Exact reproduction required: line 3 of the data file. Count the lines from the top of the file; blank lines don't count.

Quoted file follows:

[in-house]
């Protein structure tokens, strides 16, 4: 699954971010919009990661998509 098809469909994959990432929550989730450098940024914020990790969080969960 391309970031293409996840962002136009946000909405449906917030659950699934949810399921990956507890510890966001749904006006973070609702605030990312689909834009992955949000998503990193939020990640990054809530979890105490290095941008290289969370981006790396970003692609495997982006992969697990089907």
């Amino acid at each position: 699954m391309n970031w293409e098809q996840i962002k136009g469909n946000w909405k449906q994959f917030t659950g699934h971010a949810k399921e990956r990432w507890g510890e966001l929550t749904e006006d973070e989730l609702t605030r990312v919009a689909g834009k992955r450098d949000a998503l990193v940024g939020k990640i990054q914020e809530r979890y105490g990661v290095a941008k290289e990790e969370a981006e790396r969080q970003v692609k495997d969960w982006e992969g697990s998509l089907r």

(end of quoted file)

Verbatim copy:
């Amino acid at each position: 699954m391309n970031w293409e098809q996840i962002k136009g469909n946000w909405k449906q994959f917030t659950g699934h971010a949810k399921e990956r990432w507890g510890e966001l929550t749904e006006d973070e989730l609702t605030r990312v919009a689909g834009k992955r450098d949000a998503l990193v940024g939020k990640i990054q914020e809530r979890y105490g990661v290095a941008k290289e990790e969370a981006e790396r969080q970003v692609k495997d969960w982006e992969g697990s998509l089907r």